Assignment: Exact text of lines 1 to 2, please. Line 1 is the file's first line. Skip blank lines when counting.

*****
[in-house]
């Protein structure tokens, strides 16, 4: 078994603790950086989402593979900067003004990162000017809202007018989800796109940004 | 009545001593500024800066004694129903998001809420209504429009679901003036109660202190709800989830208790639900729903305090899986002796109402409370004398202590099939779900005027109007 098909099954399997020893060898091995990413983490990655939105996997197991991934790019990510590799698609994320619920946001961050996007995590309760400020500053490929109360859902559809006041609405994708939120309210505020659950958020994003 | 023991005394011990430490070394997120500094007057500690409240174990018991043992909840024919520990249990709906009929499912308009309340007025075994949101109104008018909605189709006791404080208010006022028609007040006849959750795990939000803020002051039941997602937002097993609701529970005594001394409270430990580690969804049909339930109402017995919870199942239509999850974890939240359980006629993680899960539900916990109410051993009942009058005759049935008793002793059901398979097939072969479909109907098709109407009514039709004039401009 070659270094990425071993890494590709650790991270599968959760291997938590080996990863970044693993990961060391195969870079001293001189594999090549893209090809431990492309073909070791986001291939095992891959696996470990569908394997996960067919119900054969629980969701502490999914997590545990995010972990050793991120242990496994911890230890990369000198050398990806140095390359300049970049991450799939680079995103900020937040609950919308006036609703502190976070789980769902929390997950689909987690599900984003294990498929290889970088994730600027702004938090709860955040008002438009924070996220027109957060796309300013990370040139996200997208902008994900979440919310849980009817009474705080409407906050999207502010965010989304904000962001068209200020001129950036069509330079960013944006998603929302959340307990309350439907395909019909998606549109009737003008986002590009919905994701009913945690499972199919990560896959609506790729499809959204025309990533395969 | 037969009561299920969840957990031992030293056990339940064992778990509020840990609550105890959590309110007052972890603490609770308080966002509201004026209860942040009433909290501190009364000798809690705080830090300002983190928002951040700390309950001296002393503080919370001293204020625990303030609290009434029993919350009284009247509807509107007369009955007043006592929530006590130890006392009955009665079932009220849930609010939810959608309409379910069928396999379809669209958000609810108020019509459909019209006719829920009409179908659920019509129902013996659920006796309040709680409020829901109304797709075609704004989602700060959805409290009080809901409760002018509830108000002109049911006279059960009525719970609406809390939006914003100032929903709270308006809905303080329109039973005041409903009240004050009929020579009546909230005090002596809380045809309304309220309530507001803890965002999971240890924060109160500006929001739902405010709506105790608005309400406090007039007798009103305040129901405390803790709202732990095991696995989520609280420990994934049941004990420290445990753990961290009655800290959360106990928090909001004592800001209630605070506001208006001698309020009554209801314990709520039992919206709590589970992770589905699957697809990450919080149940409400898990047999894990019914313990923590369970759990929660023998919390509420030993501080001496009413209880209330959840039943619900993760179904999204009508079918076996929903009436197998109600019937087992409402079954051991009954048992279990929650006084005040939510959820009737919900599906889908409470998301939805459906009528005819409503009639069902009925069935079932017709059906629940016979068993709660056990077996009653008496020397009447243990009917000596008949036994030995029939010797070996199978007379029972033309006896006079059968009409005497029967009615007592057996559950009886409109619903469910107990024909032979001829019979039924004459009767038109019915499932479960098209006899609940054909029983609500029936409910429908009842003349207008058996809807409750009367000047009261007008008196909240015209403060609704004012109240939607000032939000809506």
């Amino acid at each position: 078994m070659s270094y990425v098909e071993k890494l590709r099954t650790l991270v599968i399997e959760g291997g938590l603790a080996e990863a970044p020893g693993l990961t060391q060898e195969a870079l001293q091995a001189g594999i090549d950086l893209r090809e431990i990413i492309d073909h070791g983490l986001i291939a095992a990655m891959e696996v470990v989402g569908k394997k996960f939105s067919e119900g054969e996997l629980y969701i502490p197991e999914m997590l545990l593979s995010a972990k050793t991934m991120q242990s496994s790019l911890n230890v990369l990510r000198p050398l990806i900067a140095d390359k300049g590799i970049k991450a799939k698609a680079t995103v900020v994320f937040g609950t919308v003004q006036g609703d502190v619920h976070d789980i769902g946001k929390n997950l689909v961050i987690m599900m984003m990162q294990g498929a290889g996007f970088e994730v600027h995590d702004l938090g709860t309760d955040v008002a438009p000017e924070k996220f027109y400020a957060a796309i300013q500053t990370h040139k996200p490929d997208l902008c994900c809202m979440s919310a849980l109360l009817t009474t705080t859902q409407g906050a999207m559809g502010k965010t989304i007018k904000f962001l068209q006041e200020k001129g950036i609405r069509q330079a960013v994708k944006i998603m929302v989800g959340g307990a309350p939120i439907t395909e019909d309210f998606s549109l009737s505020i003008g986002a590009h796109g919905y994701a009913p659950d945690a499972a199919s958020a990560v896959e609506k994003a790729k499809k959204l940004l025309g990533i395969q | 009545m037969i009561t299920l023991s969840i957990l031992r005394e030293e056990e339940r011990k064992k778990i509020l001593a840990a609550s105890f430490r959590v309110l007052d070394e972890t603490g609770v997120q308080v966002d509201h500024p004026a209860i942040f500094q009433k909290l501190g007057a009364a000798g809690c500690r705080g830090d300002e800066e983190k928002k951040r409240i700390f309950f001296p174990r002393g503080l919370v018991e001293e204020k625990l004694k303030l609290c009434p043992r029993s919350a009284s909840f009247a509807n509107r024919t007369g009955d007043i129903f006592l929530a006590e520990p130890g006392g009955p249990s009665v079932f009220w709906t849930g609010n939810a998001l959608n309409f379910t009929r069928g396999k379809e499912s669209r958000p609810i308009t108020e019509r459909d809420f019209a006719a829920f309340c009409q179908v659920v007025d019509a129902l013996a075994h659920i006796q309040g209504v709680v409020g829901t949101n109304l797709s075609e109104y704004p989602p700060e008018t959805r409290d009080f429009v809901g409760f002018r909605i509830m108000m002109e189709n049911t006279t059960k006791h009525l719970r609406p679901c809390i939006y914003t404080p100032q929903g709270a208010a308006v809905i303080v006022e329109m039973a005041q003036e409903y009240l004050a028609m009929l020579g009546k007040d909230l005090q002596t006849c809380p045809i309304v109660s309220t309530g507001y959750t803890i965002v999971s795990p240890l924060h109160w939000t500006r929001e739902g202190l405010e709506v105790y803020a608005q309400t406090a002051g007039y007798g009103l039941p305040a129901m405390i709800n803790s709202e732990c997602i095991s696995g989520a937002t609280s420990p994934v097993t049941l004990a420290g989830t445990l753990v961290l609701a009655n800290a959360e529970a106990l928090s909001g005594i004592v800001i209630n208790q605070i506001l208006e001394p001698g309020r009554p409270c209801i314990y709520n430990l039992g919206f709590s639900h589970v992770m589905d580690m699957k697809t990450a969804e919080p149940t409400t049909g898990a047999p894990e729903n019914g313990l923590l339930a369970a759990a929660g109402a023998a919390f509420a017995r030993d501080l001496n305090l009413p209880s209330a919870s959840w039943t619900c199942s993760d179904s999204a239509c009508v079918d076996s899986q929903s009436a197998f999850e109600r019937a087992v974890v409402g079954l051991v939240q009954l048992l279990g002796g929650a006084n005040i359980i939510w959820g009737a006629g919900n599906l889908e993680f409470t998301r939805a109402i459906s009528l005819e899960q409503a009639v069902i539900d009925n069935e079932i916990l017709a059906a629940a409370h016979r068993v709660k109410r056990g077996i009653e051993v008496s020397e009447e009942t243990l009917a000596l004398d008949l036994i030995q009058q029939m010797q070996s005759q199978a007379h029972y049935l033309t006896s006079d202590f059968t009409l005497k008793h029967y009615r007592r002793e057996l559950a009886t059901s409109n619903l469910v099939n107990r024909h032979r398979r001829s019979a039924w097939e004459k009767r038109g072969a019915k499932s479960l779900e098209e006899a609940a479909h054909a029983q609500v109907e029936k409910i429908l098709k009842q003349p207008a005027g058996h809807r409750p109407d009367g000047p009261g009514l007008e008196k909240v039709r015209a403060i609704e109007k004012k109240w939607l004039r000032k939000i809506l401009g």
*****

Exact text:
[in-house]
């Protein structure tokens, strides 16, 4: 078994603790950086989402593979900067003004990162000017809202007018989800796109940004 | 009545001593500024800066004694129903998001809420209504429009679901003036109660202190709800989830208790639900729903305090899986002796109402409370004398202590099939779900005027109007 098909099954399997020893060898091995990413983490990655939105996997197991991934790019990510590799698609994320619920946001961050996007995590309760400020500053490929109360859902559809006041609405994708939120309210505020659950958020994003 | 023991005394011990430490070394997120500094007057500690409240174990018991043992909840024919520990249990709906009929499912308009309340007025075994949101109104008018909605189709006791404080208010006022028609007040006849959750795990939000803020002051039941997602937002097993609701529970005594001394409270430990580690969804049909339930109402017995919870199942239509999850974890939240359980006629993680899960539900916990109410051993009942009058005759049935008793002793059901398979097939072969479909109907098709109407009514039709004039401009 070659270094990425071993890494590709650790991270599968959760291997938590080996990863970044693993990961060391195969870079001293001189594999090549893209090809431990492309073909070791986001291939095992891959696996470990569908394997996960067919119900054969629980969701502490999914997590545990995010972990050793991120242990496994911890230890990369000198050398990806140095390359300049970049991450799939680079995103900020937040609950919308006036609703502190976070789980769902929390997950689909987690599900984003294990498929290889970088994730600027702004938090709860955040008002438009924070996220027109957060796309300013990370040139996200997208902008994900979440919310849980009817009474705080409407906050999207502010965010989304904000962001068209200020001129950036069509330079960013944006998603929302959340307990309350439907395909019909998606549109009737003008986002590009919905994701009913945690499972199919990560896959609506790729499809959204025309990533395969 | 037969009561299920969840957990031992030293056990339940064992778990509020840990609550105890959590309110007052972890603490609770308080966002509201004026209860942040009433909290501190009364000798809690705080830090300002983190928002951040700390309950001296002393503080919370001293204020625990303030609290009434029993919350009284009247509807509107007369009955007043006592929530006590130890006392009955009665079932009220849930609010939810959608309409379910069928396999379809669209958000609810108020019509459909019209006719829920009409179908659920019509129902013996659920006796309040709680409020829901109304797709075609704004989602700060959805409290009080809901409760002018509830108000002109049911006279059960009525719970609406809390939006914003100032929903709270308006809905303080329109039973005041409903009240004050009929020579009546909230005090002596809380045809309304309220309530507001803890965002999971240890924060109160500006929001739902405010709506105790608005309400406090007039007798009103305040129901405390803790709202732990095991696995989520609280420990994934049941004990420290445990753990961290009655800290959360106990928090909001004592800001209630605070506001208006001698309020009554209801314990709520039992919206709590589970992770589905699957697809990450919080149940409400898990047999894990019914313990923590369970759990929660023998919390509420030993501080001496009413209880209330959840039943619900993760179904999204009508079918076996929903009436197998109600019937087992409402079954051991009954048992279990929650006084005040939510959820009737919900599906889908409470998301939805459906009528005819409503009639069902009925069935079932017709059906629940016979068993709660056990077996009653008496020397009447243990009917000596008949036994030995029939010797070996199978007379029972033309006896006079059968009409005497029967009615007592057996559950009886409109619903469910107990024909032979001829019979039924004459009767038109019915499932479960098209006899609940054909029983609500029936409910429908009842003349207008058996809807409750009367000047009261007008008196909240015209403060609704004012109240939607000032939000809506």